Eating crabs on Easter Monday is to Martinique what eating turkey is to American Thanksgiving or British Christmas: synonymous, non-negotiable. Much to my delight, I was invited to join in Easter Monday’s festivities. I eagerly offered to earn my seat at the table by helping wash the crabs, also known as matoutou.
My offer was swiftly accepted, and I was ushered into the backyard where the smell of citrus filled the air. I took a seat next to a tub filled with more than 100 crabs doused with water and oranges. This is a traditional method of cleaning the crabs, which are often found in the muddy trenches of the mangroves. We got to work scrubbing the legs and then the body, and before I knew it the smell of oranges was replaced by the scent of Creole spices. The aroma of peppers, bay leaves and garlic filled my nostrils as the sauce began to boil.
The crabs were placed in a giant pot to marinate as we gathered up some bottles of homemade rum. We would be joining the rest of my friend’s family, a clan of more than 30 people who were anxiously awaiting our arrival. On the way we passed street vendors waving crabs, offering a last-minute sale to those who weren’t able to catch enough themselves.
The hunt for crab is an integral part of the run-up to Easter Monday, and the process begins as early as January. Homemade box traps are hidden along the rivers and in the mangroves; once captured, the crabs are kept in cages where they are raised on a strict diet of grass until it’s time for cooking. The tradition of eating land crabs is one that was passed down from the Arawaks, who would cook them in a spicy sauce called taumalin made from peppers and cassava juice. The recipe has undergone some changes, most notably with the addition of the flesh from the crab’s body as a main ingredient in the matoutou sauce. It may be considered a delicacy now, but when the French settlers first arrived they rejected this local dish, as they preferred to wait for ships to come with supplies from Europe.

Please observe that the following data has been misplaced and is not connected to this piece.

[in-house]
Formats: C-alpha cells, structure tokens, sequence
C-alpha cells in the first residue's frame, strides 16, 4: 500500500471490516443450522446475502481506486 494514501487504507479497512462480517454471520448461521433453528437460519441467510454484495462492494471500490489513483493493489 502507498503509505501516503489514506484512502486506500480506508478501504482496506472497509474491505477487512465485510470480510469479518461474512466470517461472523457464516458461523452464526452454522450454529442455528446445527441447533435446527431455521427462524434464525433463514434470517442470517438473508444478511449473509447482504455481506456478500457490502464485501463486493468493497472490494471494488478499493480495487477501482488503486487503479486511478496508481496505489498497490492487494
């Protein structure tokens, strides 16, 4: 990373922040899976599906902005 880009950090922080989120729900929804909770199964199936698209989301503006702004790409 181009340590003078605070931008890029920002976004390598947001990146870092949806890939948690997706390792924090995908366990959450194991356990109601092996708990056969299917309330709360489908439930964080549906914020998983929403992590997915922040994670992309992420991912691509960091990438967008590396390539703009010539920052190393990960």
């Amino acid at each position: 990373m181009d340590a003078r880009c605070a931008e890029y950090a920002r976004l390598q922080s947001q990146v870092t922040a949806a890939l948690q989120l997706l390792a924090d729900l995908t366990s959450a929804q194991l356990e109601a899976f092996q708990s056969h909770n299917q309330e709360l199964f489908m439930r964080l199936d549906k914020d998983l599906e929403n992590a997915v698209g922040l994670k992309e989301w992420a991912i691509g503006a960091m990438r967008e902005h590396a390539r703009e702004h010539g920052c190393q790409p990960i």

The beauty of Easter in Martinique is that it’s a joyous time when visitors are welcome to take part in the traditions. Mass is open to the public, and the cathedrals of Fort-de-France, St Pierre and Sainte Anne are easily accessible to tourists. Le Calvaire in Fort-de-France is open year-round, so those who prefer not to interfere with the pilgrimage can go anytime they feel comfortable. To get a taste of the flavours of matoutou, Hotel Bambou offers an Easter buffet featuring crab. You may not find chocolate eggs on Martinique – but you will find an enriching life experience and foods you won’t taste anywhere else.
5 traditions across the Caribbean
1 Fly a kite
Symbolic of Jesus rising from the dead and ascending to heaven, the popular pastime of kite-flying peaks at Easter time. Look to the skies of Guyana, Trinidad, Barbados and Grenada for especially colourful displays.
2 Eat traditional dishes
Eating fish on Fridays is a long-standing Christian tradition, especially on Good Friday. In Barbados, hit the annual Oistins Fish Festival.
3 Crack an egg
On Good Friday, at precisely midday, break an egg in a bowl, leave the white out in the sun and, once it’s dried, look at the shape it’s formed
to read your future.
4 Stick a tree
On Good Friday, many people make a cut in the bark of the physic nut tree to release its red sap, which is believed to be particularly red on this day, symbolising the blood of Christ.
5 But DON’T swim in the sea
Legend has it that if you venture into the water after noon on Good Friday you will turn into a fish!